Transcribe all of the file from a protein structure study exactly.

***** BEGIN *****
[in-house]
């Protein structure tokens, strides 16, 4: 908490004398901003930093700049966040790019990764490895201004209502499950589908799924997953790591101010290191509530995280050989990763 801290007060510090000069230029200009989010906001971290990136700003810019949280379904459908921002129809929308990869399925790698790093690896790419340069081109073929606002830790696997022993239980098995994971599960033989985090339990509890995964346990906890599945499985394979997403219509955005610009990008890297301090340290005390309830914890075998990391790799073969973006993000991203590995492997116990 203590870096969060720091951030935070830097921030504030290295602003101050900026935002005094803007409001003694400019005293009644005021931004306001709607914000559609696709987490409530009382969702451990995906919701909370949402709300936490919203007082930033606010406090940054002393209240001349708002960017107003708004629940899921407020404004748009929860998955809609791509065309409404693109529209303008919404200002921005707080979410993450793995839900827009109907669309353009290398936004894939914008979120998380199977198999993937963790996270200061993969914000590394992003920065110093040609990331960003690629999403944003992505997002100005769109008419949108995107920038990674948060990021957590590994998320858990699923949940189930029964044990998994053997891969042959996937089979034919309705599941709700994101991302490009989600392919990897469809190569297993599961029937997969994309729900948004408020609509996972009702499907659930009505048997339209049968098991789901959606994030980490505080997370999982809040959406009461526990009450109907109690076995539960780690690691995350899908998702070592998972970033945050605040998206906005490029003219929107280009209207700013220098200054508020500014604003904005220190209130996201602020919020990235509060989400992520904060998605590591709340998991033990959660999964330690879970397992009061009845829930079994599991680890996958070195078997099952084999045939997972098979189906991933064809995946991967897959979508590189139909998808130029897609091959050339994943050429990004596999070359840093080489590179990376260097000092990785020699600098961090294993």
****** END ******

[in-house]
């Protein structure tokens, strides 16, 4: 908490004398901003930093700049966040790019990764490895201004209502499950589908799924997953790591101010290191509530995280050989990763 801290007060510090000069230029200009989010906001971290990136700003810019949280379904459908921002129809929308990869399925790698790093690896790419340069081109073929606002830790696997022993239980098995994971599960033989985090339990509890995964346990906890599945499985394979997403219509955005610009990008890297301090340290005390309830914890075998990391790799073969973006993000991203590995492997116990 203590870096969060720091951030935070830097921030504030290295602003101050900026935002005094803007409001003694400019005293009644005021931004306001709607914000559609696709987490409530009382969702451990995906919701909370949402709300936490919203007082930033606010406090940054002393209240001349708002960017107003708004629940899921407020404004748009929860998955809609791509065309409404693109529209303008919404200002921005707080979410993450793995839900827009109907669309353009290398936004894939914008979120998380199977198999993937963790996270200061993969914000590394992003920065110093040609990331960003690629999403944003992505997002100005769109008419949108995107920038990674948060990021957590590994998320858990699923949940189930029964044990998994053997891969042959996937089979034919309705599941709700994101991302490009989600392919990897469809190569297993599961029937997969994309729900948004408020609509996972009702499907659930009505048997339209049968098991789901959606994030980490505080997370999982809040959406009461526990009450109907109690076995539960780690690691995350899908998702070592998972970033945050605040998206906005490029003219929107280009209207700013220098200054508020500014604003904005220190209130996201602020919020990235509060989400992520904060998605590591709340998991033990959660999964330690879970397992009061009845829930079994599991680890996958070195078997099952084999045939997972098979189906991933064809995946991967897959979508590189139909998808130029897609091959050339994943050429990004596999070359840093080489590179990376260097000092990785020699600098961090294993």